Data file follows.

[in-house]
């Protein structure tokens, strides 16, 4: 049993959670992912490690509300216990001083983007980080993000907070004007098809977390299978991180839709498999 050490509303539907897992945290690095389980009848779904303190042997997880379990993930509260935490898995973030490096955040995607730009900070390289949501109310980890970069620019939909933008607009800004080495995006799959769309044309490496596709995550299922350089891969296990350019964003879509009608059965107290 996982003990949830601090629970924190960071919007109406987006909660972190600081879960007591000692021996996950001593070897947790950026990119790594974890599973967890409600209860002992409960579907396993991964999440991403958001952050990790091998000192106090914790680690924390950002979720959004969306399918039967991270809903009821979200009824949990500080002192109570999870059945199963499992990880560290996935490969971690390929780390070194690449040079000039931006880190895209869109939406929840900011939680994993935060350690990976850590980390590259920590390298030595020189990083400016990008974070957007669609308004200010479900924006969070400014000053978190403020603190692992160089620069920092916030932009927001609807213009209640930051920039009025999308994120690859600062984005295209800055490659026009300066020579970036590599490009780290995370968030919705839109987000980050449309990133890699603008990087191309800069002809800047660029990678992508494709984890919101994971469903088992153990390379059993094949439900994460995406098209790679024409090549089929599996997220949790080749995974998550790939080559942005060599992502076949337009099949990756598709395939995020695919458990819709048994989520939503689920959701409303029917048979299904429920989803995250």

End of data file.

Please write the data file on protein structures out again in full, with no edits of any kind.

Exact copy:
[in-house]
């Protein structure tokens, strides 16, 4: 049993959670992912490690509300216990001083983007980080993000907070004007098809977390299978991180839709498999 050490509303539907897992945290690095389980009848779904303190042997997880379990993930509260935490898995973030490096955040995607730009900070390289949501109310980890970069620019939909933008607009800004080495995006799959769309044309490496596709995550299922350089891969296990350019964003879509009608059965107290 996982003990949830601090629970924190960071919007109406987006909660972190600081879960007591000692021996996950001593070897947790950026990119790594974890599973967890409600209860002992409960579907396993991964999440991403958001952050990790091998000192106090914790680690924390950002979720959004969306399918039967991270809903009821979200009824949990500080002192109570999870059945199963499992990880560290996935490969971690390929780390070194690449040079000039931006880190895209869109939406929840900011939680994993935060350690990976850590980390590259920590390298030595020189990083400016990008974070957007669609308004200010479900924006969070400014000053978190403020603190692992160089620069920092916030932009927001609807213009209640930051920039009025999308994120690859600062984005295209800055490659026009300066020579970036590599490009780290995370968030919705839109987000980050449309990133890699603008990087191309800069002809800047660029990678992508494709984890919101994971469903088992153990390379059993094949439900994460995406098209790679024409090549089929599996997220949790080749995974998550790939080559942005060599992502076949337009099949990756598709395939995020695919458990819709048994989520939503689920959701409303029917048979299904429920989803995250």